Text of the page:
August 7, 2016
By Stephanie West
New York, NY – The number of residential permits issued by the New York City Department of Buildings (DOB) dropped by more than half in the 12 months after the demise of the 421-a program. During the 12-month period running from the anticipated expiration of the program on July 1, 2015 through June 30 of this year, the DOB authorized construction of 20,144 new units of housing in the five boroughs, a drop of 62 percent from the 52,618 residential permits that were issued between July 1, 2014 and June 30, 2015.
"New York City's residential sector essentially experienced a perfect storm of circumstances between late 2014 through the middle of last year," said New York Building Congress President Richard T. Anderson. "In addition to the investment community's continued and seemingly insatiable appetite for residential projects, local developers were working furiously to get their projects fully permitted in advance of anticipated changes to the 421-a program. All of this produced an unprecedented, one-time surge in permits."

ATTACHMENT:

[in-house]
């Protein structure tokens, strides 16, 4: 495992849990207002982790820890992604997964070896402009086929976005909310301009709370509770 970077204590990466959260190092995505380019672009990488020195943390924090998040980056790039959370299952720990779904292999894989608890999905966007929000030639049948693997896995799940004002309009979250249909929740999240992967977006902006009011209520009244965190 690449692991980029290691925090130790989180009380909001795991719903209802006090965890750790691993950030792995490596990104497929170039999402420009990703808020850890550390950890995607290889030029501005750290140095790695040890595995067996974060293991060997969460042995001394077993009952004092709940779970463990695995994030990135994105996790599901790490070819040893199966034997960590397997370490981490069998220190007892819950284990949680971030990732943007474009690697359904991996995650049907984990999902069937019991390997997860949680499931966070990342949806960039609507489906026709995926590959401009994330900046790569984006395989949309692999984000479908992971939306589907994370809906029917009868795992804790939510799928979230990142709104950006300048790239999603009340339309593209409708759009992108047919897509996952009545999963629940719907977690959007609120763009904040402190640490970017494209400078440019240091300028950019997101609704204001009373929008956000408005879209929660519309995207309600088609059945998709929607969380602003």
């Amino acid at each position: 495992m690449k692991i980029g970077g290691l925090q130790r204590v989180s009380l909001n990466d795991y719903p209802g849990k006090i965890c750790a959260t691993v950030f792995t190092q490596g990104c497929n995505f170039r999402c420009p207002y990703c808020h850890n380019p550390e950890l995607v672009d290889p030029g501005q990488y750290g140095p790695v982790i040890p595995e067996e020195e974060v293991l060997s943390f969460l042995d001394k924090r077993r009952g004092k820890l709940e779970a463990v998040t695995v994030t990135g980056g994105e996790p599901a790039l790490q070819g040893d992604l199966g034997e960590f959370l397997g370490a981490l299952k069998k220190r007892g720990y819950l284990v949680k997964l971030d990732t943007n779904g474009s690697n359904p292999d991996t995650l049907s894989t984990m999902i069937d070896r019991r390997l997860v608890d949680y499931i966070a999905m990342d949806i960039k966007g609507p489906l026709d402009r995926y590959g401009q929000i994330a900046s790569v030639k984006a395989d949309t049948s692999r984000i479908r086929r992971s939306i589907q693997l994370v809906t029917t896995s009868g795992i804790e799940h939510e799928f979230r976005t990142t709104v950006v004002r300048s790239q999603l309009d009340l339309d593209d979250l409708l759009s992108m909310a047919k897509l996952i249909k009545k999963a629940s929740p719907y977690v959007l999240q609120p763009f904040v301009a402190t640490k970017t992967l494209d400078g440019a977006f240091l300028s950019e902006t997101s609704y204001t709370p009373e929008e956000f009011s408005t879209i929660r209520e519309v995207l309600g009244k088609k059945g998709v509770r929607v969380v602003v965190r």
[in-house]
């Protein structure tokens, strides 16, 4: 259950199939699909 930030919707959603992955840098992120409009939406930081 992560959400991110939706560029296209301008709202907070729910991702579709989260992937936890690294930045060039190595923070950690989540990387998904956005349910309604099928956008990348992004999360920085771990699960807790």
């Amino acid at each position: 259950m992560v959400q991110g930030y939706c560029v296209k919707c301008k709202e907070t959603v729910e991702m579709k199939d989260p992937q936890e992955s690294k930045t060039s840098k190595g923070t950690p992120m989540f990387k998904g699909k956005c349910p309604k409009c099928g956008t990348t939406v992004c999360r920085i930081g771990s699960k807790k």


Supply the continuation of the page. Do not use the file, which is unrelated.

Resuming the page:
Mr. Anderson added, "While many observers had expected the number of permits issued post-421-a to plummet in the face of the expired benefits and as new development was absorbed, judging from the numbers, it appears that the market merely paused to catch its breath. Of course, the residential sector is cyclical, so the big question is what happens when the market cools, especially if an agreement can't be reached on a successor to 421-a."